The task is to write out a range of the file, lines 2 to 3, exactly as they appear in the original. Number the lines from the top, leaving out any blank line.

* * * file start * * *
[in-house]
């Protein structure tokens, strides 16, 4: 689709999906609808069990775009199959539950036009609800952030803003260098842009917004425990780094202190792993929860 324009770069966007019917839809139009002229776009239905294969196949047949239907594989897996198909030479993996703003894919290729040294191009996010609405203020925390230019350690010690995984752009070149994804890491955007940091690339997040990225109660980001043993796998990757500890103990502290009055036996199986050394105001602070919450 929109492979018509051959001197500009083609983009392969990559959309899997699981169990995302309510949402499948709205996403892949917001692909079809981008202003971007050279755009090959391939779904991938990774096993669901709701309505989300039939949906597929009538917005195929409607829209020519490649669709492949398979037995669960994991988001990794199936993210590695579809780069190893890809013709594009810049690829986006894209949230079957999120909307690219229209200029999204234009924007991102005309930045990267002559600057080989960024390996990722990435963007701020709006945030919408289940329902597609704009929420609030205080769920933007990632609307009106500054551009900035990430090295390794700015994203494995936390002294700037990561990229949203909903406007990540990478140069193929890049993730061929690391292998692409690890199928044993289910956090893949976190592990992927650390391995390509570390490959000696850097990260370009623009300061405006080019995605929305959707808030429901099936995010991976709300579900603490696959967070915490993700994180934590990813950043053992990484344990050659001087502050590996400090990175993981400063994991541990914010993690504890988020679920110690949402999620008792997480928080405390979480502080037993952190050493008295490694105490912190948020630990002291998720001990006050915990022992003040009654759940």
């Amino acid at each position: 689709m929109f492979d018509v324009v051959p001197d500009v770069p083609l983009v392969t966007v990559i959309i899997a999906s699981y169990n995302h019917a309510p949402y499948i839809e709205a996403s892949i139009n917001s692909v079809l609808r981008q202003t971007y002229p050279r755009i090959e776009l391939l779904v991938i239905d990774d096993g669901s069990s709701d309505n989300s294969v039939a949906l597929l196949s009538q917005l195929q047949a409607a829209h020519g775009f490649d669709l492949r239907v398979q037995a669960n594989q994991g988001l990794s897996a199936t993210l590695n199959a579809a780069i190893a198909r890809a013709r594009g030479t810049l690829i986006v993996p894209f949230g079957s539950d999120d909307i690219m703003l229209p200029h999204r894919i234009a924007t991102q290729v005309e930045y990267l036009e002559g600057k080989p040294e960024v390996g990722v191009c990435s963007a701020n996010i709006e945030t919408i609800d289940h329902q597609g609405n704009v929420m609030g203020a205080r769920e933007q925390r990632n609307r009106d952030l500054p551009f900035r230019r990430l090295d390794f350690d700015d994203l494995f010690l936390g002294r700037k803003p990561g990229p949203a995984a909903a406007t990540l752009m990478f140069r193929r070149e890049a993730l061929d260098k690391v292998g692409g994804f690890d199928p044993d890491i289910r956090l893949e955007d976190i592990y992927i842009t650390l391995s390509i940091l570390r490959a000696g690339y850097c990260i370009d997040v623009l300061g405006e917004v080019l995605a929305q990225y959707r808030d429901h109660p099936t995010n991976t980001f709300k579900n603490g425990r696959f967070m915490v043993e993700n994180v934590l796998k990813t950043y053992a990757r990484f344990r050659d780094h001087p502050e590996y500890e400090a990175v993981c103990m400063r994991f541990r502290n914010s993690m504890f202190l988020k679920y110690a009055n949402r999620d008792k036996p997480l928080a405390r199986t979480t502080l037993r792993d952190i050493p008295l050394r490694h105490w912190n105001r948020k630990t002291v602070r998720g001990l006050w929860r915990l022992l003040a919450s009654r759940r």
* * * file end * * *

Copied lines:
């Protein structure tokens, strides 16, 4: 689709999906609808069990775009199959539950036009609800952030803003260098842009917004425990780094202190792993929860 324009770069966007019917839809139009002229776009239905294969196949047949239907594989897996198909030479993996703003894919290729040294191009996010609405203020925390230019350690010690995984752009070149994804890491955007940091690339997040990225109660980001043993796998990757500890103990502290009055036996199986050394105001602070919450 929109492979018509051959001197500009083609983009392969990559959309899997699981169990995302309510949402499948709205996403892949917001692909079809981008202003971007050279755009090959391939779904991938990774096993669901709701309505989300039939949906597929009538917005195929409607829209020519490649669709492949398979037995669960994991988001990794199936993210590695579809780069190893890809013709594009810049690829986006894209949230079957999120909307690219229209200029999204234009924007991102005309930045990267002559600057080989960024390996990722990435963007701020709006945030919408289940329902597609704009929420609030205080769920933007990632609307009106500054551009900035990430090295390794700015994203494995936390002294700037990561990229949203909903406007990540990478140069193929890049993730061929690391292998692409690890199928044993289910956090893949976190592990992927650390391995390509570390490959000696850097990260370009623009300061405006080019995605929305959707808030429901099936995010991976709300579900603490696959967070915490993700994180934590990813950043053992990484344990050659001087502050590996400090990175993981400063994991541990914010993690504890988020679920110690949402999620008792997480928080405390979480502080037993952190050493008295490694105490912190948020630990002291998720001990006050915990022992003040009654759940």
């Amino acid at each position: 689709m929109f492979d018509v324009v051959p001197d500009v770069p083609l983009v392969t966007v990559i959309i899997a999906s699981y169990n995302h019917a309510p949402y499948i839809e709205a996403s892949i139009n917001s692909v079809l609808r981008q202003t971007y002229p050279r755009i090959e776009l391939l779904v991938i239905d990774d096993g669901s069990s709701d309505n989300s294969v039939a949906l597929l196949s009538q917005l195929q047949a409607a829209h020519g775009f490649d669709l492949r239907v398979q037995a669960n594989q994991g988001l990794s897996a199936t993210l590695n199959a579809a780069i190893a198909r890809a013709r594009g030479t810049l690829i986006v993996p894209f949230g079957s539950d999120d909307i690219m703003l229209p200029h999204r894919i234009a924007t991102q290729v005309e930045y990267l036009e002559g600057k080989p040294e960024v390996g990722v191009c990435s963007a701020n996010i709006e945030t919408i609800d289940h329902q597609g609405n704009v929420m609030g203020a205080r769920e933007q925390r990632n609307r009106d952030l500054p551009f900035r230019r990430l090295d390794f350690d700015d994203l494995f010690l936390g002294r700037k803003p990561g990229p949203a995984a909903a406007t990540l752009m990478f140069r193929r070149e890049a993730l061929d260098k690391v292998g692409g994804f690890d199928p044993d890491i289910r956090l893949e955007d976190i592990y992927i842009t650390l391995s390509i940091l570390r490959a000696g690339y850097c990260i370009d997040v623009l300061g405006e917004v080019l995605a929305q990225y959707r808030d429901h109660p099936t995010n991976t980001f709300k579900n603490g425990r696959f967070m915490v043993e993700n994180v934590l796998k990813t950043y053992a990757r990484f344990r050659d780094h001087p502050e590996y500890e400090a990175v993981c103990m400063r994991f541990r502290n914010s993690m504890f202190l988020k679920y110690a009055n949402r999620d008792k036996p997480l928080a405390r199986t979480t502080l037993r792993d952190i050493p008295l050394r490694h105490w912190n105001r948020k630990t002291v602070r998720g001990l006050w929860r915990l022992l003040a919450s009654r759940r």